By AN BAIJIE in Beijing and CHEN WEIHUA in Washington
Beijing urged Washington on Tuesday to stop distorting China's strategic intention and discard its "outdated Cold War mentality" after the US administration released its national security strategy calling China "competition" that threatens United States security.
Analysts said that the two countries should better manage their ties to prevent their deterioration, especially in economic and trade areas, which would harm both sides.
China would like the US to treat the bilateral ties in an objective and reasonable manner, abide by related promises and act in a way that maintains a healthy development of the relations, which is the correct choice to meet the interests of both sides and the whole world, Foreign Ministry spokeswoman Hua Chunying said.
"As two big countries, it's natural that China and the US have some disagreements," she said in a news conference. Mentioning that China has contributed more than 30 percent to global economic growth in recent years, she said China will continue to boost practical cooperation with all countries.
Hua said China will never pursue its own development at the expense of other countries' interests, but also will protect China's interests, she said.
Her comments came a day after US President Donald Trump declared China a "strategic competitor" to the US in a speech laying out the official US national security strategy.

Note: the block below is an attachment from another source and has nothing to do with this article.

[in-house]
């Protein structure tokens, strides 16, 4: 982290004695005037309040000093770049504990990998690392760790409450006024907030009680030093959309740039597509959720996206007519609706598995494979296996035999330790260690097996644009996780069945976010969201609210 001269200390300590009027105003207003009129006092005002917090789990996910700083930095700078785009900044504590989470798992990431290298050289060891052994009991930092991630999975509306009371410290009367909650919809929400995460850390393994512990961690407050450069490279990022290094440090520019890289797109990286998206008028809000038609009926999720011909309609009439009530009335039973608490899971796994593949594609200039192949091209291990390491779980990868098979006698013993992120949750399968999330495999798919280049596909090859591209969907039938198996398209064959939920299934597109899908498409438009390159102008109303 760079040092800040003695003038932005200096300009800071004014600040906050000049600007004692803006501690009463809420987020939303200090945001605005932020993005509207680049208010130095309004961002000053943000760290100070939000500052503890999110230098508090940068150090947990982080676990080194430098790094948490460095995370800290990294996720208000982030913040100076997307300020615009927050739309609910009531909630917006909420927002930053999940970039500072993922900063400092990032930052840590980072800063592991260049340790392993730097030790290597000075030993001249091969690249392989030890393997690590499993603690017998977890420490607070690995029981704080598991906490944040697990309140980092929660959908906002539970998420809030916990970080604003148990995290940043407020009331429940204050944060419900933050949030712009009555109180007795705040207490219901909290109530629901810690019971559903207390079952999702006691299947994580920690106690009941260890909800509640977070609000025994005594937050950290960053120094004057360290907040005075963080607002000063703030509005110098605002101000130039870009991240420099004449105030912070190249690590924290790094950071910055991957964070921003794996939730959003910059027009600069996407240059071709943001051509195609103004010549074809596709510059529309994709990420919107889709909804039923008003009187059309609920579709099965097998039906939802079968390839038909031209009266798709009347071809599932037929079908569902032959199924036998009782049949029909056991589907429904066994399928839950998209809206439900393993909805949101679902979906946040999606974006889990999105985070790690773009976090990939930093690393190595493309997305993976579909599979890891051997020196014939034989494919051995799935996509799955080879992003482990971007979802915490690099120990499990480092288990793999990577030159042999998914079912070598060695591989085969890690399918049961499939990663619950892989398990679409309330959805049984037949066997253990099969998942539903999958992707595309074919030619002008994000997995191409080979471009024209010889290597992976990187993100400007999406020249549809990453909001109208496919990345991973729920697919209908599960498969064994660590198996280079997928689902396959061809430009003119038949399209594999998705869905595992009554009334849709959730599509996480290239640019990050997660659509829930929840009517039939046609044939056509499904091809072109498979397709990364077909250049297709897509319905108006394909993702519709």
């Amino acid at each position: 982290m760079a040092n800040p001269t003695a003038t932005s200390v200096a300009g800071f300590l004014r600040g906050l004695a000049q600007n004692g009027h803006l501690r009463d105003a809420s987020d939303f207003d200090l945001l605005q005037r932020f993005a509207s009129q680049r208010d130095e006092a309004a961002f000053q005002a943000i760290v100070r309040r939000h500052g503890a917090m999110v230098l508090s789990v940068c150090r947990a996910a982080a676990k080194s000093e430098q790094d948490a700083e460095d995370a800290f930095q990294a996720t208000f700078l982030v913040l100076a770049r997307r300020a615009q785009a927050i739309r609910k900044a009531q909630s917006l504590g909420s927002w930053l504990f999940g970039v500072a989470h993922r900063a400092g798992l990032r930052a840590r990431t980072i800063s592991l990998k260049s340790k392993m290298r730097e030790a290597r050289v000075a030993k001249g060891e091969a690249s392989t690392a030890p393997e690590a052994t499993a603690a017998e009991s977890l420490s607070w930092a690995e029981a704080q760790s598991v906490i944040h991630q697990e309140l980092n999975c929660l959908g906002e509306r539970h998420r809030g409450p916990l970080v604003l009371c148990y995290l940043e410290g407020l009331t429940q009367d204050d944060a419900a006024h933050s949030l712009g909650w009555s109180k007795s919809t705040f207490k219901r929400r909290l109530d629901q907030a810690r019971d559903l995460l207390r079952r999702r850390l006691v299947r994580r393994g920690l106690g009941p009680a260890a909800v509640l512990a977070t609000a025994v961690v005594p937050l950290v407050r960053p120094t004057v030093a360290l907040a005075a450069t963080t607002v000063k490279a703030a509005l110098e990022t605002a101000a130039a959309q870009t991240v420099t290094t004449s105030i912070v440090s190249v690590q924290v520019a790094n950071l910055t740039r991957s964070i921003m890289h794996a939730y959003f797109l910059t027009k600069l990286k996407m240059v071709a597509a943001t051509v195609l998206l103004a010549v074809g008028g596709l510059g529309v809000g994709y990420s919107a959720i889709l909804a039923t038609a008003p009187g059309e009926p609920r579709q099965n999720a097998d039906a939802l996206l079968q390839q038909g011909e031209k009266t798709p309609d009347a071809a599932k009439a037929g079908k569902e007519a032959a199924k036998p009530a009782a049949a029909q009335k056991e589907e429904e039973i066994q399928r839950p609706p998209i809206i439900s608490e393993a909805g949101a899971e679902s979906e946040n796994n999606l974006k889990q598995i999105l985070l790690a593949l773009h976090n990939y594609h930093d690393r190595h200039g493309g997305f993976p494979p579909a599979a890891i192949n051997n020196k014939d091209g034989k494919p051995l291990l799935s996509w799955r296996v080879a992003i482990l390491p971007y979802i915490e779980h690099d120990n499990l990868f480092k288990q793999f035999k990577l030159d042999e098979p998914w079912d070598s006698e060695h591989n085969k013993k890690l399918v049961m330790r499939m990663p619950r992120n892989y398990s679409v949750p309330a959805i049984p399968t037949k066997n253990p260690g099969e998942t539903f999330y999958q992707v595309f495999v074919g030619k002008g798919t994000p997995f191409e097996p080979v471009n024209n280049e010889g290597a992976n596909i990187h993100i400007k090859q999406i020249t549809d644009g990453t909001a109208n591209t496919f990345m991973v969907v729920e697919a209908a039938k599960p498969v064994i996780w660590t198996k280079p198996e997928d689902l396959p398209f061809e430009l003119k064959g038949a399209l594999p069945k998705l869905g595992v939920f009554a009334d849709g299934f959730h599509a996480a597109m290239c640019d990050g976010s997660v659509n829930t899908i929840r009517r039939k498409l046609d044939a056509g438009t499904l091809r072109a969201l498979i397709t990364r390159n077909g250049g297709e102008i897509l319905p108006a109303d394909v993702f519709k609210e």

The document referred to China and Russia as "competition" that threatens to harm US security.
The Chinese embassy in Washington said in a statement on Monday night that the US claims it "seeks to develop a partnership with China" on one hand, but on the other labels China as a rival.
Stephen Hadley, a former national security adviser to president George W. Bush, said the relationship with China is going to be characterized by collaboration and competition at the same time.
"I think both sides have an incentive to manage this cooperative and competitive relationship in such a way that it does not become confrontation or a conflict."
Zhao Huanxin in Washington and Mo Jingxi in Beijing contributed to this story.